nates) while i indicates the number of the dierent regarded probabilistic shakecenter. All values are for
rock and in % of g. Note that the coordinates of the centroids have to be externally assigned in a GIS
program.
Format of the sub-le shakecenter(i).txt:
%GEOUNIT Lat Lon Soil PGA Sa_03 Sa_10
0100100001 59.914 10.719 2 0.2548 0.3160 0.0866
0100100002 59.916 10.711 2 0.2548 0.3160 0.0866
0100100003 59.919 10.707 2 0.2548 0.3160 0.0866
0100100004 59.916 10.698 2 0.2548 0.3160 0.0866
01001...
in which:
GEOUNIT is the label for the identication of the geographical unit, Lat is the label for the geographical
coordinates (degree of latitude), Lon is the label for the geographical coordinates (degree of longitude),
Soil is the label for the for the soil type in each geographical unit.
soilfiles.txt: see Section 5.1.4: Common input les for all analysis types.
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vulnerfiles.txt: see Section 5.1.4: Common input les for all analysis types.
ecfiles.txt: see Section 5.1.4: Common input les for all analysis types.
5.1.3 Input Files for Analysis with Real-time Data
For an analysis with real-time data 4 dierent input les are required.
cpfile.txt: see Section 5.1.4: Common input les for all analysis types.
realtimefile.txt: Input le referring to the names of the sub-les realtimegrid.txt (1st col-
umn), the moment magnitude, M
w
, of the respective earthquake (2nd column) and referring to the
numerical code for the spectral shape (3rd column) as given in Table 14 and described in the le(s)
spectralshape.m/spectralshape.c (here: 1 for IBC-2006).
Format:
realtimegrid.txt 6.0 1
The sub-le realtimegrid.txt contains the information of Peak Ground Acceleration (PGA), spectral
acceleration Sa at 0.3 s, and spectral acceleration Sa at 1.0 s at the equally-spaced points of a grid pattern.
These have to be provided by the user for example by real-time shake maps.
Format of the sub-le realtimegrid.txt:
%Lat Lon PGA Sa03 Sa10
59.80 10.60 0.0819 0.1617 0.0394
59.80 10.61 0.0832 0.1642 0.0399
59.80 10.62 0.0846 0.1669 0.0405
59.80 10.63 0.0861 0.1697 0.0411
...
Note: Given that soil eects are already included in the available real-time shake maps then the soil
types in input les soilcenter(i).txt have to be set as rock (2) so that the ground-motion ordinates
are not amplied a second time. In case that the available real-time shake maps are conned to rock
then the soil types in input les soilcenter(i).txt have to be set as normal.
soilfiles.txt: see Section 5.1.4: Common input les for all analysis types.
vulnerfiles.txt: see Section 5.1.4: Common input les for all analysis types.
ecfiles.txt: see Section 5.1.4: Common input les for all analysis types.
5.1.4 Common Input Files for all Analysis Types
cpfile.txt: Input le which decides on the type of analysis method to be used in order to calculate the
performance point and whether the damage results are dependent on number of damaged buildings or
damaged building area.
Format:
% 1st column is the type of analysis method used (1-CSM; 2-MADRS; 3-I-DCM)
% 2nd column is the type of damage results (1-square meters; 2-nr of buildings)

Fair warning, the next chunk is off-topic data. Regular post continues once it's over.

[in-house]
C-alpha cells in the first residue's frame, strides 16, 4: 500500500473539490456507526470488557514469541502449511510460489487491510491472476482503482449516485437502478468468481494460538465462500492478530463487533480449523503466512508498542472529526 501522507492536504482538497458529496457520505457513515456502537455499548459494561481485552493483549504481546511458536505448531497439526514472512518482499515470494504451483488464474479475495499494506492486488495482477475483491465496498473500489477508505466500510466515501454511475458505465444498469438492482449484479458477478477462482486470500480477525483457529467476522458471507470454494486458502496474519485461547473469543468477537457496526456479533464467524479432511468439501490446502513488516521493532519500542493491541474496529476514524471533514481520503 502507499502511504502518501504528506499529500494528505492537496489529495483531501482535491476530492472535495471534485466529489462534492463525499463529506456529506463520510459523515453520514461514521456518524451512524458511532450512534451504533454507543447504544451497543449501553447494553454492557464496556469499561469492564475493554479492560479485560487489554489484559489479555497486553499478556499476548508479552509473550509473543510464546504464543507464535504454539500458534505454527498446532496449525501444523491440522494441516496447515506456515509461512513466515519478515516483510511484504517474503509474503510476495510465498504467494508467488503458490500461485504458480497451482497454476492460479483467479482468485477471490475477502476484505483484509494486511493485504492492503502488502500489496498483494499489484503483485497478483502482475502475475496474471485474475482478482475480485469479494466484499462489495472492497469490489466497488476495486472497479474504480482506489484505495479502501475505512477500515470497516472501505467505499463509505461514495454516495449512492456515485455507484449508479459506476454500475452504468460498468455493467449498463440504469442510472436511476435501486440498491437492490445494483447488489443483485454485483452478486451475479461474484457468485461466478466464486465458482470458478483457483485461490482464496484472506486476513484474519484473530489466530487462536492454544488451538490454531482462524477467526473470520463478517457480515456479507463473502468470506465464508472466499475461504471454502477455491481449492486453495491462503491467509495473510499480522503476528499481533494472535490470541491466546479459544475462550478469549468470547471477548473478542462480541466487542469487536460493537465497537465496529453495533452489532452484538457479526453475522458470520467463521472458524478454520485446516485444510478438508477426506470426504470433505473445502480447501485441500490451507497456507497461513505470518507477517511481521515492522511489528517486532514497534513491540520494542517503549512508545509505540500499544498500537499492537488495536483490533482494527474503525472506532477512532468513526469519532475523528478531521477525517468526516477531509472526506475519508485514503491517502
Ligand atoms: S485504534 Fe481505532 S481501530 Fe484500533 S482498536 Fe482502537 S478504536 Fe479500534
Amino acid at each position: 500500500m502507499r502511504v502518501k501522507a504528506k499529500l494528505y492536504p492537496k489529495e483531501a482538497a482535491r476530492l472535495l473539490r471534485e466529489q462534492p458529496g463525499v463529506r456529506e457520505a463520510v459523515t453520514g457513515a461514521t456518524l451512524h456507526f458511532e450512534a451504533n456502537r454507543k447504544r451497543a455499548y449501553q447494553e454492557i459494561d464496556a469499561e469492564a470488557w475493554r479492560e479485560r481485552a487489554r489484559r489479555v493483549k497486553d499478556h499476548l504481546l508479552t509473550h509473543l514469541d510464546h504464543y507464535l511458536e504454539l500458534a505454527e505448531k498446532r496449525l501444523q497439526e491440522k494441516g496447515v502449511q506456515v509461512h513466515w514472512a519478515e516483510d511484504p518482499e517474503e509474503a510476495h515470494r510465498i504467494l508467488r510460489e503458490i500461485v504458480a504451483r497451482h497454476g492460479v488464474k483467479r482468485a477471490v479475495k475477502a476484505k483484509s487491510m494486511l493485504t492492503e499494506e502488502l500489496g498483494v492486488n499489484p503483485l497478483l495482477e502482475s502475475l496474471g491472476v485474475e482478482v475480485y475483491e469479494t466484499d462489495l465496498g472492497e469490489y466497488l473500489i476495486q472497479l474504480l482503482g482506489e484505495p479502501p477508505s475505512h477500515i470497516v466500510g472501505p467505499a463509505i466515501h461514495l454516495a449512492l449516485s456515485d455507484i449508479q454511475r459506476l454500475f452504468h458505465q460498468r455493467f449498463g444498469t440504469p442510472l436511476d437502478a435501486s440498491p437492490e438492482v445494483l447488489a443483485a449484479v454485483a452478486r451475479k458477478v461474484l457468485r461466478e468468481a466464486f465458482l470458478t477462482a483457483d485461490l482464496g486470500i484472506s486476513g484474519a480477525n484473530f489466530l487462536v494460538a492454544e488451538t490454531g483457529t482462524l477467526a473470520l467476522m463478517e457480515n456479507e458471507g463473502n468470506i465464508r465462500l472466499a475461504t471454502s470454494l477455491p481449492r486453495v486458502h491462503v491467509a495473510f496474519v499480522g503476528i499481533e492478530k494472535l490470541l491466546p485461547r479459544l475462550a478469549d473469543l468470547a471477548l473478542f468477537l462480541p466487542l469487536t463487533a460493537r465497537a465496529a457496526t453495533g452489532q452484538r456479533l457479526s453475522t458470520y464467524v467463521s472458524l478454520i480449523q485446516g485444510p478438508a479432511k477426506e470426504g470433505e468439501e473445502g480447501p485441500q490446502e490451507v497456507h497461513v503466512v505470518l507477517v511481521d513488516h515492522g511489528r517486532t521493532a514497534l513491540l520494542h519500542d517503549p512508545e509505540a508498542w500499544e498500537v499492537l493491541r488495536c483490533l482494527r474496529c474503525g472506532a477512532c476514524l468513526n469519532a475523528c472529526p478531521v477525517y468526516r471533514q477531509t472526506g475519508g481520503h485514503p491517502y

% 3rd column is the human losses method (1-basic method; 2-HAZUS method)
2 1 2
soilfiles.txt: Input le referring to the names of the sub-les soilcenter(i).txt and indicating
their corresponding weight for the logic tree methodology.
Format:
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0.33 soilcenter1.txt
0.34 soilcenter2.txt
0.33 soilcenter3.txt
with i indicating the number of the dierent regarded soil columns.
Each soilcenter(i).txt le contains the information about the geographical coordinates of the
center of each geographical unit in which the studied region had been divided as well as a column with
the soil type associated to that specic geographical unit.
The soil column will be labeled with a code following the soil classication scheme applied by the user.
Currently, four dierent classication schemes are available which have to be appointed in the respective
input le earthquake.txt, shakefiles.txt, or realtimefile.txt by an index (Table 14).
Code NEHRP site class Site class description Shear-wave velocity v
s,30
[m/s]
1 A hard rock > 1500
2 B Rock 760-1500
3 C very dense soil and soft rock 360-760
4 D sti soil 180-360
5 E soft soil < 180
Table 15: Site classication according to the NEHRP provisions [43] used by the International Building
Code IBC-2006 [8].
Code Ground type Site class description
Shear-wave velocity
v
s,30
[m/s]
1 A rock or rock-like formation > 800
2 B very dense sands, gravel or very sti clay 360-800
3 C deep deposits of dense or medium-dense sand, 180-360
gravel of sti clay
4 D deposits of loose-to-medium cohesionless soil, < 180
or of soft-to-rm cohesive soil
5 E soil prole of a surface alluvium layer of C or D and n.a.
H = 5-20 m underlain by A
Table 16: Site classication according to Eurocode 8 (CEN, 2002).
Code Ground type Site class description Shear-wave velocity v
s,30
[m/s]
1 I rock or hard soil > 400
2 II medium soils 200-400
3 III soft soils < 200
Table 17: Site classication according to the Indian standard IS 1893 (Part 1) : 2002 [41].
The center coordinates must be dened independently of SELENA. [If unknown: when the shapeles